Due to technical reasons (and not having a full-time staff to do this stuff the way big media organizations do), I wasn't able to post photos with all the stories from the Democratic National Convention. Instead, I'm just going to present them all together in this "album." A lot of these were mentioned in my previous coverage, but some of them are just random convention shots.
Archive of Articles in the "Interviews" Category
I conducted the following interview yesterday, before the convention actually started. Denise Merrill is a Connecticut delegate (although not, as she pointed out to me, a superdelegate) and serves Connecticut as their Secretary of State. A recent achievement was the state becoming the first to pass a campaign finance reform law which created a public financing system for elections -- all the other states with such laws created them through ballot initiatives or referenda.
Today I am once again turning my column space over to a regular commenter at my website, who wishes only to be identified by her login name "Paula."
On Friday, March 11th, 2016, I was responding to one of Chris's posts and wrote the following: "Anecdotally: we walk our dog around the neighborhood every day, criss-crossing several blocks in different patterns. The other day I stopped to talk to a lady out raking her yard (a middle-aged black woman -- a stranger) and asked her if she was leaning Hillary or Bernie, anyone else, or no one. She said Hillary, because she thinks Hillary is experienced, going back to having been married to a president, and will know how to handle the job. She said she likes Bernie but he's old and she's not sure he'll make it through the campaign season, but Hillary seems so energetic."
I have two important program notes to post today, before I get busy writing today's column (yes, there will be a real column today).
The first is that it's been so long that I basically forgot how the notifications for donations come in to my email from PayPal. What this means is that there were [...]
In the intervening two years, College of Saint Rose professor Bruce Roter has made significant progress towards seeing his dream become a reality. He has secured a charter for his museum from the state, and is now in the process of filing paperwork registering as a non-profit (to assure that donations to the Museum of Political Corruption will be tax-deductible). And just yesterday, the M.P.C. announced its first-ever essay contest for high-school students, to answer the question: "What is political corruption and why should we care?"
I referenced the following article in passing last Friday (in relation to another outbreak of corruption in the halls of Albany), after which I was ceremoniously awarded a Commemorative Silver Edition Kickback by the Albany Museum of Political Corruption -- so I thought it'd be nice to return the favor and re-run the full interview I conducted a while ago with Bruce Roter.
What, exactly, is a conspiracy theory? How do you define the term?
I have to admit, I had never really given these questions much thought before. Conspiracy theories seem to be almost self-evident, usually through the context in which they are presented. If you read something written by a serious believer, it's pretty obvious. If you see conspiracy theorists portrayed in a movie or television show, once again it's usually obvious -- even when they're not literally wearing tin-foil hats. But when studying the history of conspiracy theorizing, coming up with a clear definition of the term is an absolutely necessity, since it will dictate which data is included and which is omitted in the study.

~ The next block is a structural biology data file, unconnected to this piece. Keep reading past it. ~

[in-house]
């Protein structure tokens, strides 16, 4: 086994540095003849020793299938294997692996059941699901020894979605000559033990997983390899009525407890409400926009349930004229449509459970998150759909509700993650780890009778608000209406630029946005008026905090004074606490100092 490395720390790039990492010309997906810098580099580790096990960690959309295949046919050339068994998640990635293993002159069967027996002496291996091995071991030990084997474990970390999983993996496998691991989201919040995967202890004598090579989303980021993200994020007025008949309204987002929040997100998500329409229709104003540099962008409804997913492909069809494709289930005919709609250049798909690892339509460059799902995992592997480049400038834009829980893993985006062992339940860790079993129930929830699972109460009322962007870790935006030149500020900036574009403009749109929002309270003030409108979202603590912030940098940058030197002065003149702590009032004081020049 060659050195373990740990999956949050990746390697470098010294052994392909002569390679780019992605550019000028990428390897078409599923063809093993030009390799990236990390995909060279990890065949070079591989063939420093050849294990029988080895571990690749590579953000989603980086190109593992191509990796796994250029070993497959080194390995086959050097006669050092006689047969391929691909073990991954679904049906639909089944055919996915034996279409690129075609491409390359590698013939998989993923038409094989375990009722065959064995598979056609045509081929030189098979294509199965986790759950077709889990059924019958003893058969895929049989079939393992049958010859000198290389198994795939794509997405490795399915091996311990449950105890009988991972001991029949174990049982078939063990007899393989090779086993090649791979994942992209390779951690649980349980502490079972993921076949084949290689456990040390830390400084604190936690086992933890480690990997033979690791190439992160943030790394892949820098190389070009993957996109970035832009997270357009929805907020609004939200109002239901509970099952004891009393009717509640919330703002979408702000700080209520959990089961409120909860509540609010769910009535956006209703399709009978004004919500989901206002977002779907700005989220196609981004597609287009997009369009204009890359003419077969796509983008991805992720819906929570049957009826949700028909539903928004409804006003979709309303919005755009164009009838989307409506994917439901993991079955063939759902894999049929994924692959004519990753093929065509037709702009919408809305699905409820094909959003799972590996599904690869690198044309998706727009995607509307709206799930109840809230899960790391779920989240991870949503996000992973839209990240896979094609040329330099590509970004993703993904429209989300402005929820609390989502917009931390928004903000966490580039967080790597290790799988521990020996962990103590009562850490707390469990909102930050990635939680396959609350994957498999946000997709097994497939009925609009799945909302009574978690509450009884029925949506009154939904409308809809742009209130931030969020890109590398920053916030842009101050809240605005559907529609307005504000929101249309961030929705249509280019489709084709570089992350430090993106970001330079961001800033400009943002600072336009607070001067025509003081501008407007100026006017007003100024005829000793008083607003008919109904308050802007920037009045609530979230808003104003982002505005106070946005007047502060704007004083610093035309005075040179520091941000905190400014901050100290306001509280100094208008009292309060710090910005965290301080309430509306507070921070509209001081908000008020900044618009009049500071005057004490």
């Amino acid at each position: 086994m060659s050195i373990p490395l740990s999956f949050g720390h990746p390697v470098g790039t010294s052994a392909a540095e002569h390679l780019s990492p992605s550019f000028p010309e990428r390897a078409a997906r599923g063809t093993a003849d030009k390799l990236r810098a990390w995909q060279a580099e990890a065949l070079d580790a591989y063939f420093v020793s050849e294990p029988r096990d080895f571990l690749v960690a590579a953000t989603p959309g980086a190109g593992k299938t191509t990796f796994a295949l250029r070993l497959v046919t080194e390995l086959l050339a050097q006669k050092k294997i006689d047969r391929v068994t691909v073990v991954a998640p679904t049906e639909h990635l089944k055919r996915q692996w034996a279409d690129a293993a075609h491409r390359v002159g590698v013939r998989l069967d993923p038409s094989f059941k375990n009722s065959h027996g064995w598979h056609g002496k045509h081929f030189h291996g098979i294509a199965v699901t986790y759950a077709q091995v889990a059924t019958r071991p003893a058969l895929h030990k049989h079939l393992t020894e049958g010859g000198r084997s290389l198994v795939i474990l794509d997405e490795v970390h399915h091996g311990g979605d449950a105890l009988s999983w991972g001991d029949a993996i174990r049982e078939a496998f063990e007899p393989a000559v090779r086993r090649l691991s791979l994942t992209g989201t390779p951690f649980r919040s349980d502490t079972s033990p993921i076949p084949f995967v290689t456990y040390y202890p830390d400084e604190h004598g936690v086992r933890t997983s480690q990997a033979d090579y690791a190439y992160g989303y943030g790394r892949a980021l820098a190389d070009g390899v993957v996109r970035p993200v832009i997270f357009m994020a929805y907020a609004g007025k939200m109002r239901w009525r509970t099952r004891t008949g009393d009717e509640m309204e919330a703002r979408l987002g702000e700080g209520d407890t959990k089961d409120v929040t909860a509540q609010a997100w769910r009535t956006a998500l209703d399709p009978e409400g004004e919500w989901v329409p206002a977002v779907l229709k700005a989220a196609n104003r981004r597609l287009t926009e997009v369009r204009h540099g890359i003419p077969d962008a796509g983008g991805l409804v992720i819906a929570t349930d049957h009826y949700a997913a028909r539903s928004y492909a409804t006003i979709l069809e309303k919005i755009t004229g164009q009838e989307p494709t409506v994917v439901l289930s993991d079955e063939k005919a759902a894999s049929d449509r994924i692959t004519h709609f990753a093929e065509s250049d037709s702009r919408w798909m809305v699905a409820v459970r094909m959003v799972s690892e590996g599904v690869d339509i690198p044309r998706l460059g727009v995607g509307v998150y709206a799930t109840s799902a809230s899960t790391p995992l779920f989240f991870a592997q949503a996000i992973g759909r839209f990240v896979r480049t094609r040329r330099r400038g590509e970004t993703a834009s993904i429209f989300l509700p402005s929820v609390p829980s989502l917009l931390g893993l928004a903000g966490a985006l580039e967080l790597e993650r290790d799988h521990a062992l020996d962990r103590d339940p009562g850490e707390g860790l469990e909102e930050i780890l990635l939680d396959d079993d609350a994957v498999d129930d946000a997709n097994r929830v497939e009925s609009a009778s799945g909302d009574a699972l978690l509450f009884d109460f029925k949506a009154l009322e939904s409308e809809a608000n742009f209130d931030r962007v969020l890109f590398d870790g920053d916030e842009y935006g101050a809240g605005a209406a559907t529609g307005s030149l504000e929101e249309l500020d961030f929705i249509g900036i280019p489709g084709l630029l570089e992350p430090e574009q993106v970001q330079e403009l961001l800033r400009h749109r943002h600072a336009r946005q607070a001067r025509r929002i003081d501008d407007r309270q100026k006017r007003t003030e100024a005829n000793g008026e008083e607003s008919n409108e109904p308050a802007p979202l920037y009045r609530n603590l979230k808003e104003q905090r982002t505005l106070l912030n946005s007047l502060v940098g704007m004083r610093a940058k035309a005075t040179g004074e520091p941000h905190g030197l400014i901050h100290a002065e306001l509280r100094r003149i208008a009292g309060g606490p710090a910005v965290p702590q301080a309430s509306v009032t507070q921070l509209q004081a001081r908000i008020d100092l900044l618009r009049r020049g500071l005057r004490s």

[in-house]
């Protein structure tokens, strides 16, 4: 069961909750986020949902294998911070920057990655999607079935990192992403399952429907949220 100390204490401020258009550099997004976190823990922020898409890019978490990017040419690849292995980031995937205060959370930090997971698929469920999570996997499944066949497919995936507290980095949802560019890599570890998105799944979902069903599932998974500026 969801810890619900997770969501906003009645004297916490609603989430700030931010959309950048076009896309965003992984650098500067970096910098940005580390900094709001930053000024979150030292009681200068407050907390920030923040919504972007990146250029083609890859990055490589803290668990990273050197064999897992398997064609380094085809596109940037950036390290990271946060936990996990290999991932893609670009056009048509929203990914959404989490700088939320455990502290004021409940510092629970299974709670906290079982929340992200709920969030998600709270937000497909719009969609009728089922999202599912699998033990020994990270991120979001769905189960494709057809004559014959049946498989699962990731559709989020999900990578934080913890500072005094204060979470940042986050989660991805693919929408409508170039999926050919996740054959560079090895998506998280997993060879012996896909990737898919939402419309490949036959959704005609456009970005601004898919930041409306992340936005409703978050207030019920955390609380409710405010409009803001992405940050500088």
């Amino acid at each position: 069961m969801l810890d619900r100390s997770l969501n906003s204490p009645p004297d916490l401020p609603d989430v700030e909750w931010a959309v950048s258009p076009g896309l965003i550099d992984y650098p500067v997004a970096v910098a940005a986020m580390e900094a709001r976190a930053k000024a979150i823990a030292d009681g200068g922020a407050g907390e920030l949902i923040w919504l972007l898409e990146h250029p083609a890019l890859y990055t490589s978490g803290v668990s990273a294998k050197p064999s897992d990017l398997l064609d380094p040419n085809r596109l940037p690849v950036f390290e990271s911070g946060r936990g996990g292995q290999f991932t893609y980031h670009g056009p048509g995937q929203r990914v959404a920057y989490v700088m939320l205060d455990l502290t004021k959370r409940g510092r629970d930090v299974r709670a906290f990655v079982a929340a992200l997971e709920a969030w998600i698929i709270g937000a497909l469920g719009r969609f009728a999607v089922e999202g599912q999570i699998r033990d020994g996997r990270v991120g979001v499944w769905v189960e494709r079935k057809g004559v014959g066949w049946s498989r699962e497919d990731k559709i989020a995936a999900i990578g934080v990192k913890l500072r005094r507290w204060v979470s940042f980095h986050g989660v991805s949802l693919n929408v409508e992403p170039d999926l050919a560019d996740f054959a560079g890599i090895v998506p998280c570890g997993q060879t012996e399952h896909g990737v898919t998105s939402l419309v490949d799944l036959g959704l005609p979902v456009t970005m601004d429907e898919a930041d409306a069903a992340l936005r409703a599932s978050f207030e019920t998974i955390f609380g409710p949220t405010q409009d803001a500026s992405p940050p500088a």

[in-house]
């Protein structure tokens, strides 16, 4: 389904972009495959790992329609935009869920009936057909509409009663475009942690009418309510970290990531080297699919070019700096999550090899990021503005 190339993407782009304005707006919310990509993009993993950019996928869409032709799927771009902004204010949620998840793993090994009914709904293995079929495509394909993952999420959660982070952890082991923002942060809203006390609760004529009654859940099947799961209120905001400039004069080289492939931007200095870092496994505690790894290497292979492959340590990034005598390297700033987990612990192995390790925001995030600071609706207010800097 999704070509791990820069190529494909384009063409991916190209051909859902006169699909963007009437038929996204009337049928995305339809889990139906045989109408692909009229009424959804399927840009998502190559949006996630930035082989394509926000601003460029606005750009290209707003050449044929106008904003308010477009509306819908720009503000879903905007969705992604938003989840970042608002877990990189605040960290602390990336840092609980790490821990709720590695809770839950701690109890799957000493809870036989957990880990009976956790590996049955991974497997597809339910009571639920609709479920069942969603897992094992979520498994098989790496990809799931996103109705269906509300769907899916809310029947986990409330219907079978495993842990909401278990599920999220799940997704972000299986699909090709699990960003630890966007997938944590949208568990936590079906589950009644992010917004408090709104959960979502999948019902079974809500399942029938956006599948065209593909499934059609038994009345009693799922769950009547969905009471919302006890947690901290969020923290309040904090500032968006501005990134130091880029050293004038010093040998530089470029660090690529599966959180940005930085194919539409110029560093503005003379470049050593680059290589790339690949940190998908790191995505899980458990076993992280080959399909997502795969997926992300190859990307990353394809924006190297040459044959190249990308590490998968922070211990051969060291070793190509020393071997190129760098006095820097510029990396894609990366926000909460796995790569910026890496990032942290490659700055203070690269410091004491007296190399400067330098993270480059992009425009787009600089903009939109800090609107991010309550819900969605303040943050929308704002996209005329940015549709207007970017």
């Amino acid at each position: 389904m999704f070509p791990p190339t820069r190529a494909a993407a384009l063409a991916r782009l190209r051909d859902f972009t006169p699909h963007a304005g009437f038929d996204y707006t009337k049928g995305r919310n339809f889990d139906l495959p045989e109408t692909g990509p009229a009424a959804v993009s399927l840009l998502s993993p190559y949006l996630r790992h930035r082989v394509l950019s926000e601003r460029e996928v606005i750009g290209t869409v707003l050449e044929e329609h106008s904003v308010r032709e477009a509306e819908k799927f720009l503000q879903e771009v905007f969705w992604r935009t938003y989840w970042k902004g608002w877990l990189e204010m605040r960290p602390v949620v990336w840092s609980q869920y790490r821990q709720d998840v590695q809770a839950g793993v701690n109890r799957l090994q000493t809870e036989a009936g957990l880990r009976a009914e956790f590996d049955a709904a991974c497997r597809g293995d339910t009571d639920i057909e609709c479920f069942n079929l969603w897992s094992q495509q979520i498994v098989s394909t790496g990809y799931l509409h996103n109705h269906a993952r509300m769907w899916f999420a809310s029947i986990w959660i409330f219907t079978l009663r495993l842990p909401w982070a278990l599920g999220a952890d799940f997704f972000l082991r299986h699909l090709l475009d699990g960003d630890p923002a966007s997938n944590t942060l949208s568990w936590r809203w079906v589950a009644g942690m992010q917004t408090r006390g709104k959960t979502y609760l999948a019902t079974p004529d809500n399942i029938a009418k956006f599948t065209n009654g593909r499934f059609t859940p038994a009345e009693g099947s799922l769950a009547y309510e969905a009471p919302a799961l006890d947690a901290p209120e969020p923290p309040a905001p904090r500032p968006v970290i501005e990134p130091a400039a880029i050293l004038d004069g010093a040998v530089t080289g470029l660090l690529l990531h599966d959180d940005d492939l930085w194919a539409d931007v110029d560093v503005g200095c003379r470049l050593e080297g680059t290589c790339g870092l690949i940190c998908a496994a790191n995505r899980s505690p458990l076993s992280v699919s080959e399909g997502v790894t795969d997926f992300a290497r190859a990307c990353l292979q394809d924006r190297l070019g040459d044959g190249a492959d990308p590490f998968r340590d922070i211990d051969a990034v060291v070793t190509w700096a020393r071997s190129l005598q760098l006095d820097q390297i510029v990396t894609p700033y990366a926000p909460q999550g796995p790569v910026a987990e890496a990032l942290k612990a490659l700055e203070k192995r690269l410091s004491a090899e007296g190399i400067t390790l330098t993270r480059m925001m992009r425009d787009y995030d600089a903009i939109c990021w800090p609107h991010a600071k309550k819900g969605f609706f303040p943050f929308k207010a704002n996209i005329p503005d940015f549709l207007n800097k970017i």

That title, by my own standards here, should really be: "From The Archives -- Interview With Betty Medsger, Author Of The Burglary." I am reprinting the following interview I conducted earlier this year with a woman who was a young reporter in Ben Bradlee's newsroom around the time of Watergate and the Pentagon Papers. Since Betty Medsger is the only one I've ever personally been in touch with who knew and worked with Ben Bradlee, I thought it would be appropriate to mark his passing. Bradlee was a lion of the newspaper publishing industry, and deserves all the praise that is currently being heaped on him, and more. If you didn't read the series when I first published it this spring, follow the links to the two-part book review, and (once again) I highly recommend this book to one and all. The story of the Media, Pennsylvania burglary of the F.B.I. office is one that is not well known, but that doesn't make it any less important in today's debate over secret surveillance by government agencies.
Earlier this week, I wrote an extensive book review of former Washington Post reporter Betty Medsger's The Burglary (2014, Alfred A. Knopf). This book chronicles a break-in at the Media, Pennsylvania, branch office of the Federal Bureau of Investigation in 1971, and the subsequent release to the public of files proving the F.B.I. was spending something like 40 percent of its time spying on and harassing political groups and individuals that J. Edgar Hoover didn't approve of. The burglars, who operated under the name "Citizens' Commission to Investigate the F.B.I.," were never caught, despite a five-year F.B.I. manhunt involving more than 200 agents. None of the burglars had ever even been publicly identified before Medsger's book was published.